DESPITE increasing battlefield successes, the fight against Islamic State could take decades and individual nations have to take measures to defend their homeland meanwhile, says President Barack Obama's Special Envoy for the coalition tackling the menace.
"I can see the defeat of ISIL in Iraq, just that it can take a while," said retired General John Allen, using the acronym for Islamic State of Iraq and the Levant. "In Syria, it is more complicated...this is not a fight to be measured in days or weeks but years, and potentially, decades."
Gen Allen, who retired as commander of US Forces in Afghanistan as well the UN-mandated International Security Assistance Force there, was speaking in an interview while on a swing through the region that includes stops in Malaysia and Australia. In September, he was appointed the US President's Special Envoy for the Global Coalition to Counter ISIL.
Last June, with fighters of the Islamic State pouring down the the valleys of the Tigris and the Euphrates Rivers, the situation looked very grim and Iraq's territorial integrity was in doubt. However, since the repulse began in September with air power, governments involved have begun to see success.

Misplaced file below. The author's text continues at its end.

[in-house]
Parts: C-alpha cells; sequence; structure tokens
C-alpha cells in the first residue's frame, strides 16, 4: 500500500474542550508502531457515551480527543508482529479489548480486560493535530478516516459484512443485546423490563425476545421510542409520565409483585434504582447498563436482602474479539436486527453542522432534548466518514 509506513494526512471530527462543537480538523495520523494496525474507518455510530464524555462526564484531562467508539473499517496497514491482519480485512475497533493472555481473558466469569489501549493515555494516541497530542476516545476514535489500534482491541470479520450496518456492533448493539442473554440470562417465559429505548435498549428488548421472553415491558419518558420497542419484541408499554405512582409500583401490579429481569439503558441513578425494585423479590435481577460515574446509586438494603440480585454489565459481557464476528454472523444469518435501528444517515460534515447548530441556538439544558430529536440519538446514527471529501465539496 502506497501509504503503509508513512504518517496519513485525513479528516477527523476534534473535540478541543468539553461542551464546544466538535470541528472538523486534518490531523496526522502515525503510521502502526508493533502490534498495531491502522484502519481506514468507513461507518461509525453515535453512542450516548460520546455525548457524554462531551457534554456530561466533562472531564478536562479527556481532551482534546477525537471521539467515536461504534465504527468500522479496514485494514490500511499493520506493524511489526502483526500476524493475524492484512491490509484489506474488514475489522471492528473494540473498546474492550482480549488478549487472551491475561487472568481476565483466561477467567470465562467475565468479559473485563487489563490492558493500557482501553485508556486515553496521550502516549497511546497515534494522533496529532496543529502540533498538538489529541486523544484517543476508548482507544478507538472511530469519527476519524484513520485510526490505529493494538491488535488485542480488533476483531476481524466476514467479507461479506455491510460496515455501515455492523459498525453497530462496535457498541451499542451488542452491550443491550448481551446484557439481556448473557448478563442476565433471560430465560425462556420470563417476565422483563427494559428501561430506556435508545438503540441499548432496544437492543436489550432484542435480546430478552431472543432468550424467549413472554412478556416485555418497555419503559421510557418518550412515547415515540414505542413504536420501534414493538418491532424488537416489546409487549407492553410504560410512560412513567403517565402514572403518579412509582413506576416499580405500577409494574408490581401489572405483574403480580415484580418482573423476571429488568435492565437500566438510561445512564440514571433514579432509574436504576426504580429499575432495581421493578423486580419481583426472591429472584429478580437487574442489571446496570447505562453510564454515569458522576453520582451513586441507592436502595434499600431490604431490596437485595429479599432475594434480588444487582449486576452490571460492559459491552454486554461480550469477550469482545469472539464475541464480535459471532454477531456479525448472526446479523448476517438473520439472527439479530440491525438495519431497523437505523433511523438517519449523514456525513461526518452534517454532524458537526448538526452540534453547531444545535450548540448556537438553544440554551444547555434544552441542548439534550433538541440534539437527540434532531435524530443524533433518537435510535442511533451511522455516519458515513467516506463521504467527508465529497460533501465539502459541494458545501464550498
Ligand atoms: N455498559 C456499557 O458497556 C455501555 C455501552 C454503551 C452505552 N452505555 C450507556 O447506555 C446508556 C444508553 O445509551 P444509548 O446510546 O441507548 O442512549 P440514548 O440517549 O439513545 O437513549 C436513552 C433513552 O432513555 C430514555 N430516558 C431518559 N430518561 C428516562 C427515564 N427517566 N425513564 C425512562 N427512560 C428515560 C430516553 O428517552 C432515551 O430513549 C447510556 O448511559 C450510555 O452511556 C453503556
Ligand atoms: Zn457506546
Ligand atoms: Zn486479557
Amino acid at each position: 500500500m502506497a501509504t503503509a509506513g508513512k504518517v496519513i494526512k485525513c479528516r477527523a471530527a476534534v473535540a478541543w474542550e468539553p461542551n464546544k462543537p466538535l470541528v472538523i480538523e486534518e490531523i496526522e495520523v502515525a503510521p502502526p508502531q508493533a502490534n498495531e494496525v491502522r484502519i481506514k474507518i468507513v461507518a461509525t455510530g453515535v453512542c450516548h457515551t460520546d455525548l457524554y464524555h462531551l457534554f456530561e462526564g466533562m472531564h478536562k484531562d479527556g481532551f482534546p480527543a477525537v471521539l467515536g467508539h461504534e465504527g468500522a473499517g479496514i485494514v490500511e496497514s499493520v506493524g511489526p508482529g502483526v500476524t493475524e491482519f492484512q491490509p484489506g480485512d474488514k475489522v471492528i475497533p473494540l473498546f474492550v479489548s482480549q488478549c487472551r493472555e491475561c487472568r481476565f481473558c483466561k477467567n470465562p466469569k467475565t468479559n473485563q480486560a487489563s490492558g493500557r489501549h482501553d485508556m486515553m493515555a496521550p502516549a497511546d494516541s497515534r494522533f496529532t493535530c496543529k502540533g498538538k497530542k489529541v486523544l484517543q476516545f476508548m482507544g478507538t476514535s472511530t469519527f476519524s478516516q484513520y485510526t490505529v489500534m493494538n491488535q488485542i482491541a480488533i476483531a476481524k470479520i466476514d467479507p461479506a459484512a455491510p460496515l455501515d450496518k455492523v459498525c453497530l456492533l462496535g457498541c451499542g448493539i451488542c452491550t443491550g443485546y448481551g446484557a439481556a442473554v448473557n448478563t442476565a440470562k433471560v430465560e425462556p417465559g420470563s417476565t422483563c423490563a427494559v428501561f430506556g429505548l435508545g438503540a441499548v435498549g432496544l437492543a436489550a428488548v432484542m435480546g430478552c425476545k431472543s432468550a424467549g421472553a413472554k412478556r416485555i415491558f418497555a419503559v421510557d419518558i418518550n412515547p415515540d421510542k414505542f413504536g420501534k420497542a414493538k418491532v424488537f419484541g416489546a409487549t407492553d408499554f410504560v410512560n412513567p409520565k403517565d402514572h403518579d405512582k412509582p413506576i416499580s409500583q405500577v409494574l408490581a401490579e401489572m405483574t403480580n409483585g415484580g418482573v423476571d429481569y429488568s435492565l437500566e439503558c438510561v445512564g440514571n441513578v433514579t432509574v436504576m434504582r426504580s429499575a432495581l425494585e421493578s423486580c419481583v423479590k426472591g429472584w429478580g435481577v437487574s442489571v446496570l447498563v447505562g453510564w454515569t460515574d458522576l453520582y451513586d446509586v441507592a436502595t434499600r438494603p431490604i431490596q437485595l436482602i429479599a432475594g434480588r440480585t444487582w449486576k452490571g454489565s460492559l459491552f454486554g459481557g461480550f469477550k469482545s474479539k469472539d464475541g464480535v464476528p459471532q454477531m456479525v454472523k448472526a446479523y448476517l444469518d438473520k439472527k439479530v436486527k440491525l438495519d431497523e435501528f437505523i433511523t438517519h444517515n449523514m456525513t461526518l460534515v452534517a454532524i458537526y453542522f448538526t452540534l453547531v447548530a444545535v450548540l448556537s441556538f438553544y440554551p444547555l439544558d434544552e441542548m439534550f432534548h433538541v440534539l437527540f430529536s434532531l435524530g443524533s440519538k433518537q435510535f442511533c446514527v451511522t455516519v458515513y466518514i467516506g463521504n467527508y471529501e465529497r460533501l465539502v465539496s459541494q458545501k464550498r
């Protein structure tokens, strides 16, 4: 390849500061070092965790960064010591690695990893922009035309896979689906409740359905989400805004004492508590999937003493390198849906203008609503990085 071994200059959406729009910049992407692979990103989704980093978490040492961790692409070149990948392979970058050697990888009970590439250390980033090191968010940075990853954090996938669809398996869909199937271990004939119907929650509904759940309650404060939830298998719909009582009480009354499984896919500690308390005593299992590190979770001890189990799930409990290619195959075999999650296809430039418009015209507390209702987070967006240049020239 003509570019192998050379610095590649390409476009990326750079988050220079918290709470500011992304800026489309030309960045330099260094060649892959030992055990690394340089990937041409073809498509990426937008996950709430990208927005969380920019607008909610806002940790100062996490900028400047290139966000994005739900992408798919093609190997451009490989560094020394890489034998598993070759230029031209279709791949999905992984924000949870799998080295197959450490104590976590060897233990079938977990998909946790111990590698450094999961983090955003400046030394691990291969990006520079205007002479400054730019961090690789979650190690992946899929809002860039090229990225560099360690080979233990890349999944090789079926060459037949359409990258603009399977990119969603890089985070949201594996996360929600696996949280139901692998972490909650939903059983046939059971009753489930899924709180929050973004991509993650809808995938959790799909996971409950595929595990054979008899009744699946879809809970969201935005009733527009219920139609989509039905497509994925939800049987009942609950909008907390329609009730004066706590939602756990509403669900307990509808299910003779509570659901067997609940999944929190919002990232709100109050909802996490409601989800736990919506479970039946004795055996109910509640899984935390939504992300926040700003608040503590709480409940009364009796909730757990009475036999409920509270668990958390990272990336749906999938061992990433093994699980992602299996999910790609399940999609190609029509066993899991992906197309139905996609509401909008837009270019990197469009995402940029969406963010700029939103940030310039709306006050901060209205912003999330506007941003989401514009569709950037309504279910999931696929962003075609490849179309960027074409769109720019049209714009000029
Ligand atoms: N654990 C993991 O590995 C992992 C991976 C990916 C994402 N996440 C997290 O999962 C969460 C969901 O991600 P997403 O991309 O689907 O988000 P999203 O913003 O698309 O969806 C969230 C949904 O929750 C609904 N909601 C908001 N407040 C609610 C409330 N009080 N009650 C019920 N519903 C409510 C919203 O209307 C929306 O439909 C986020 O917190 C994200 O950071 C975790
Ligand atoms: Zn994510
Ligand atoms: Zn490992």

"We took the ISIL head on. In a very short time they were decidedly defeated in a number of places," Gen Allen said, adding that tactical blunders made by the rebels had also sowed disaffection within their ranks. The success of the counter-offensive, which included measures to turn off the financing spigots, was also showing up in the reducing attractiveness of the ideology of the Islamic State. In some places like Mosul, a city 400 km north of Baghdad, rebel fighters have seen their stipends cut.
"Foreign fighters are increasingly disillusioned and seeking to come home. There are increasing reports of foreign fighters being executed," he said. "A couple of years ago, donations to ISIL were significant but because of the work we've done with our partners a lot of the donor activity has shrunk and been conscripted. At this point, donations are not a significant source of revenue for them."